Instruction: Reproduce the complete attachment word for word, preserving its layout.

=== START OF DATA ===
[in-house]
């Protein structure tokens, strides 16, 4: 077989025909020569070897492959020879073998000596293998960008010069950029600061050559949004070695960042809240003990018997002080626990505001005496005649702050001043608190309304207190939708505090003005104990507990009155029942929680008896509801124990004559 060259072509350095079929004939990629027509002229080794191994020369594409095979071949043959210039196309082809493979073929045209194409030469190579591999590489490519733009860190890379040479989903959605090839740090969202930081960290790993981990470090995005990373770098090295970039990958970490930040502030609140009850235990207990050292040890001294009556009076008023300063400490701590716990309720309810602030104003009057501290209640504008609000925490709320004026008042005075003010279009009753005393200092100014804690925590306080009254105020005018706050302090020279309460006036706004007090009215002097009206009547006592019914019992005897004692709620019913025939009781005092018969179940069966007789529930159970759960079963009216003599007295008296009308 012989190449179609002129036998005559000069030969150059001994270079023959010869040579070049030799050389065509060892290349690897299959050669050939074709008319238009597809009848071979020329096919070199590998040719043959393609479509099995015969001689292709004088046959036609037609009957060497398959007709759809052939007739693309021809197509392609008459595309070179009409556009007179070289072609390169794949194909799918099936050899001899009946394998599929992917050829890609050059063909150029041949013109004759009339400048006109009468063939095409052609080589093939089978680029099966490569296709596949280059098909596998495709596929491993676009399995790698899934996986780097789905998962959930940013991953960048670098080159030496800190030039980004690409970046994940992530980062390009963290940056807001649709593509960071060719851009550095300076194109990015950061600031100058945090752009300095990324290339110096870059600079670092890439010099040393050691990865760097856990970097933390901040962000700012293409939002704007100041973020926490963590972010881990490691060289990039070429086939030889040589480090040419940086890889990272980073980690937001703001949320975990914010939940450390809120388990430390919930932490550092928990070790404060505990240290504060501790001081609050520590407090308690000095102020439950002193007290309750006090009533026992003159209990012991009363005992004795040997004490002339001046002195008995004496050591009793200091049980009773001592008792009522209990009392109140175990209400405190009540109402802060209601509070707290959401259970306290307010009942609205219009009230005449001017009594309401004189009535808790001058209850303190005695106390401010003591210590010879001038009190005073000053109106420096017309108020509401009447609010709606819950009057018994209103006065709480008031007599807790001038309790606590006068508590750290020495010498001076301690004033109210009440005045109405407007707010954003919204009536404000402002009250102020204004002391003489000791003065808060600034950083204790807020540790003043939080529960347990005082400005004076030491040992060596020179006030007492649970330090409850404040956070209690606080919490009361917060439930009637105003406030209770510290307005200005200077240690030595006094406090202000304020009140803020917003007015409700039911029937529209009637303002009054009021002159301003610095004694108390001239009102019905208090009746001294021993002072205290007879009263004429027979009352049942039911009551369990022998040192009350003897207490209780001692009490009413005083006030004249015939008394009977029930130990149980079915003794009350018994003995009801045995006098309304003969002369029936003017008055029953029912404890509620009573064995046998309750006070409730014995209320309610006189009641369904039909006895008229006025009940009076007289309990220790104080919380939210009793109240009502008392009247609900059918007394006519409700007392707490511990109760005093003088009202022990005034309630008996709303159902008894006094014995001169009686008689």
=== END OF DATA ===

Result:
[in-house]
């Protein structure tokens, strides 16, 4: 077989025909020569070897492959020879073998000596293998960008010069950029600061050559949004070695960042809240003990018997002080626990505001005496005649702050001043608190309304207190939708505090003005104990507990009155029942929680008896509801124990004559 060259072509350095079929004939990629027509002229080794191994020369594409095979071949043959210039196309082809493979073929045209194409030469190579591999590489490519733009860190890379040479989903959605090839740090969202930081960290790993981990470090995005990373770098090295970039990958970490930040502030609140009850235990207990050292040890001294009556009076008023300063400490701590716990309720309810602030104003009057501290209640504008609000925490709320004026008042005075003010279009009753005393200092100014804690925590306080009254105020005018706050302090020279309460006036706004007090009215002097009206009547006592019914019992005897004692709620019913025939009781005092018969179940069966007789529930159970759960079963009216003599007295008296009308 012989190449179609002129036998005559000069030969150059001994270079023959010869040579070049030799050389065509060892290349690897299959050669050939074709008319238009597809009848071979020329096919070199590998040719043959393609479509099995015969001689292709004088046959036609037609009957060497398959007709759809052939007739693309021809197509392609008459595309070179009409556009007179070289072609390169794949194909799918099936050899001899009946394998599929992917050829890609050059063909150029041949013109004759009339400048006109009468063939095409052609080589093939089978680029099966490569296709596949280059098909596998495709596929491993676009399995790698899934996986780097789905998962959930940013991953960048670098080159030496800190030039980004690409970046994940992530980062390009963290940056807001649709593509960071060719851009550095300076194109990015950061600031100058945090752009300095990324290339110096870059600079670092890439010099040393050691990865760097856990970097933390901040962000700012293409939002704007100041973020926490963590972010881990490691060289990039070429086939030889040589480090040419940086890889990272980073980690937001703001949320975990914010939940450390809120388990430390919930932490550092928990070790404060505990240290504060501790001081609050520590407090308690000095102020439950002193007290309750006090009533026992003159209990012991009363005992004795040997004490002339001046002195008995004496050591009793200091049980009773001592008792009522209990009392109140175990209400405190009540109402802060209601509070707290959401259970306290307010009942609205219009009230005449001017009594309401004189009535808790001058209850303190005695106390401010003591210590010879001038009190005073000053109106420096017309108020509401009447609010709606819950009057018994209103006065709480008031007599807790001038309790606590006068508590750290020495010498001076301690004033109210009440005045109405407007707010954003919204009536404000402002009250102020204004002391003489000791003065808060600034950083204790807020540790003043939080529960347990005082400005004076030491040992060596020179006030007492649970330090409850404040956070209690606080919490009361917060439930009637105003406030209770510290307005200005200077240690030595006094406090202000304020009140803020917003007015409700039911029937529209009637303002009054009021002159301003610095004694108390001239009102019905208090009746001294021993002072205290007879009263004429027979009352049942039911009551369990022998040192009350003897207490209780001692009490009413005083006030004249015939008394009977029930130990149980079915003794009350018994003995009801045995006098309304003969002369029936003017008055029953029912404890509620009573064995046998309750006070409730014995209320309610006189009641369904039909006895008229006025009940009076007289309990220790104080919380939210009793109240009502008392009247609900059918007394006519409700007392707490511990109760005093003088009202022990005034309630008996709303159902008894006094014995001169009686008689």